An EU-funded team of researchers has offered a new approach to evaluating sustainable regional development. The study sought to better incorporate and structure the multi-stakeholder debate and demands on related decision-making.

Sustainable development policies and related programmes have been focused on the environmental pillar of sustainable development. Research indicates that many policymakers and evaluators have not properly understood many critical areas of this topic and its significance. As such, a new approach is needed to ensure all stakeholders can adequately influence policy development in this crucial area.

The 'Methods and tools for evaluating the contribution of cohesion policies to sustainable regional development (SRD)' (SRDTOOLS) project addressed the need to better integrate the three pillars of sustainable development (economic, social and environmental) and achieve more consistency in the methods used to evaluate relevant parameters. Project partners thus focused on the objectives of regional policy and its programme design and implementation to develop tools that can support the decision-making process in terms of sustainable regional development (SRD).

A major project outcome was redefining what needs to be evaluated in order to identify relevant trade-offs and highlight the key issues for policy development. SRDTOOLS proposed the reinterpretation of the three pillars of sustainable development in terms of the four capitals (4C) model, where the social pillar distinguishes between human and social capital. The extended scope makes it possible to apply the concept of sustainable development as non-declining capital stock.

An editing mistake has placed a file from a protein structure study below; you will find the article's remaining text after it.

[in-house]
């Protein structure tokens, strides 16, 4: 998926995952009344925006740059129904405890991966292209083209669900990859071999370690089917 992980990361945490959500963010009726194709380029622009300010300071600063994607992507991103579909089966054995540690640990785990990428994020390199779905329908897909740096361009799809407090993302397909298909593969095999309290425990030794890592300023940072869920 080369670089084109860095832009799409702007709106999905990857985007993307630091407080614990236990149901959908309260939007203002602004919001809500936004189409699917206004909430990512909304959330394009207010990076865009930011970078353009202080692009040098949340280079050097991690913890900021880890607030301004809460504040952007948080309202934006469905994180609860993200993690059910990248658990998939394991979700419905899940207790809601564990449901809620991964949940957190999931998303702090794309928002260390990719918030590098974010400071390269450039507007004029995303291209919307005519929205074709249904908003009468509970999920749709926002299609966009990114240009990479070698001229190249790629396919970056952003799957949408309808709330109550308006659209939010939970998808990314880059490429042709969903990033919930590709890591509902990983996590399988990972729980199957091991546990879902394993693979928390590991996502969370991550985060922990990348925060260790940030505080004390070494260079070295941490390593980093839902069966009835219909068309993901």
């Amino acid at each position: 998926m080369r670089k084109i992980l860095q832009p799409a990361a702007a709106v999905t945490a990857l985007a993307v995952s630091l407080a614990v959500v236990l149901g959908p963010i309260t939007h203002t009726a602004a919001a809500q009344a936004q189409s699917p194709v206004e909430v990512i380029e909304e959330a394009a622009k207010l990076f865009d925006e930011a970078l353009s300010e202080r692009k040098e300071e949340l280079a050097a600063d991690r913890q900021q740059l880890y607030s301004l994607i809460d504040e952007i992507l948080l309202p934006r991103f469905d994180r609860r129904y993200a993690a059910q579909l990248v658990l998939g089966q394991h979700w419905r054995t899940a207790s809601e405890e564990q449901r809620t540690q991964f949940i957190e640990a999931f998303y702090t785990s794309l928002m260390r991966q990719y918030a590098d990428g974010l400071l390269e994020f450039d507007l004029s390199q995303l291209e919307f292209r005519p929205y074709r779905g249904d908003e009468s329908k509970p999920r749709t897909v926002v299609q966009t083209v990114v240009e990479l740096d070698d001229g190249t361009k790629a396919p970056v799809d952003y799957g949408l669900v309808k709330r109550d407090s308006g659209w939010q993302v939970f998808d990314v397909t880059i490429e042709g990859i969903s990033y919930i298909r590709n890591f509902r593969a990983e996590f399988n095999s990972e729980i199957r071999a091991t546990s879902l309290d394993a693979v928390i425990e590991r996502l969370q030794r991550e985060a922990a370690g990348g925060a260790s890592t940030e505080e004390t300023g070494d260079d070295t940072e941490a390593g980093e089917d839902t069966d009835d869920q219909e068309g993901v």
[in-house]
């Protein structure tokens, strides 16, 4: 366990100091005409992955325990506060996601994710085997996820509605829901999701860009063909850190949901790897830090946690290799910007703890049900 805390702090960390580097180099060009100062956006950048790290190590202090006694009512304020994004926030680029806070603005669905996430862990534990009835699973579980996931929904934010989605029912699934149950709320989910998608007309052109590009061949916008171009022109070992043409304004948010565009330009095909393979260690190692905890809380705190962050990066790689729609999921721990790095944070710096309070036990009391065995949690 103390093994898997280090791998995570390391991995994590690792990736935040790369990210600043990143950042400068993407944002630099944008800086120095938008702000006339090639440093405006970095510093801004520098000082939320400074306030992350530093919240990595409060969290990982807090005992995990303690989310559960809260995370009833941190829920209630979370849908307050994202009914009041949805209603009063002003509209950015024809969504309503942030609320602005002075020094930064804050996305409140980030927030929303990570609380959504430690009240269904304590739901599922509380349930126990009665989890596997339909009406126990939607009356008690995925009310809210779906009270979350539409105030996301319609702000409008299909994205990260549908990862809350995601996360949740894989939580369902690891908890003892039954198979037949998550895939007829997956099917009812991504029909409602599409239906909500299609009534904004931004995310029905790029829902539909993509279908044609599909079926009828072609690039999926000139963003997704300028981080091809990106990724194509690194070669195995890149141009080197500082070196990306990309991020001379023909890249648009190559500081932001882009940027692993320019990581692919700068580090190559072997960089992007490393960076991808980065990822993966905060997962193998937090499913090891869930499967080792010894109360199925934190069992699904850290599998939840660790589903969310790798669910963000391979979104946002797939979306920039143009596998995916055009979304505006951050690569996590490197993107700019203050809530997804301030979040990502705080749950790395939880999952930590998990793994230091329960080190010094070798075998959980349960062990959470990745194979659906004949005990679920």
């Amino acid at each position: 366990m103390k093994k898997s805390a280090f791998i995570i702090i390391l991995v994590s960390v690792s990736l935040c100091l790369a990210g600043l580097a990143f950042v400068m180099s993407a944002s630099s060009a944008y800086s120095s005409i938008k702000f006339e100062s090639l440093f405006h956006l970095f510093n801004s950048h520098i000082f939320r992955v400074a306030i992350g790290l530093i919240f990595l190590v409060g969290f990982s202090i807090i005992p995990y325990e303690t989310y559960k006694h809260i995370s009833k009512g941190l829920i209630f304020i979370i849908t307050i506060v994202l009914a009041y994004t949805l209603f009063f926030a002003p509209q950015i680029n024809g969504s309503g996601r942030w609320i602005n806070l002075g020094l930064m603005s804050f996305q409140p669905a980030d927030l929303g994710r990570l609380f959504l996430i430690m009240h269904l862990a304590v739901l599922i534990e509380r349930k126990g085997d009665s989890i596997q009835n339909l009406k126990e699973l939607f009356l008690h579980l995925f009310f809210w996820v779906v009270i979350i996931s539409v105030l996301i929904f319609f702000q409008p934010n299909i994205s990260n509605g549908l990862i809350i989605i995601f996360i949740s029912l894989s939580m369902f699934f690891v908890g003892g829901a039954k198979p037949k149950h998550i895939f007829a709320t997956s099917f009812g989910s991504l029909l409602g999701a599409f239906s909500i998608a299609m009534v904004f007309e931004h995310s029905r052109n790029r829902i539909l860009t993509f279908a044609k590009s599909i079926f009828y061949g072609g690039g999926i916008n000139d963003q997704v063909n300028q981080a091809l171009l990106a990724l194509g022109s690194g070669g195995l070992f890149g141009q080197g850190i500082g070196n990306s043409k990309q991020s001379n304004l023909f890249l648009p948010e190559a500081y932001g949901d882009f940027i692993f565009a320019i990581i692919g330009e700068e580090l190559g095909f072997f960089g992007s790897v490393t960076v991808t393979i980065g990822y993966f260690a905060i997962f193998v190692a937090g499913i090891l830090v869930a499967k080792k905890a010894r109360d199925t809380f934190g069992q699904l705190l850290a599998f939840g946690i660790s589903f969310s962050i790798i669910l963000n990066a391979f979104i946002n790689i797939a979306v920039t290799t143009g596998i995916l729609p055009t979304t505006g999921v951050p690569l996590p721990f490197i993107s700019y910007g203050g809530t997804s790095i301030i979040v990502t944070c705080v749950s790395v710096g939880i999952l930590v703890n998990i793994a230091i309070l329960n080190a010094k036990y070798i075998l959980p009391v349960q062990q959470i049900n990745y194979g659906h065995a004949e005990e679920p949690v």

With the support of regional case studies, researchers were able to identify trade-offs between the natural, manufactured, social and human capitals. This approach enables a better examination of the degree to which regions are in fact following a sustainable development path. In this way, researchers are better equipped to evaluate the contribution of cohesion policies to related efforts. The case studies confirmed that the trade-offs approach was effective in clarifying key issues, confirming their significance and helping to distinguish between small and big issues.

A KerBabel Deliberation matrix ('DM' or 'Cube') was developed to support the decision making process by putting forward the options or scenarios for evaluation. The strength of this tool also lies in helping users to more easily describe what the impact of an option meant or could mean to them. This and other project outcomes can be used in further research to examine different impacts in future scenarios.

Information Source: Result from the EU funded FP6-POLICIES programme

Source: CORDIS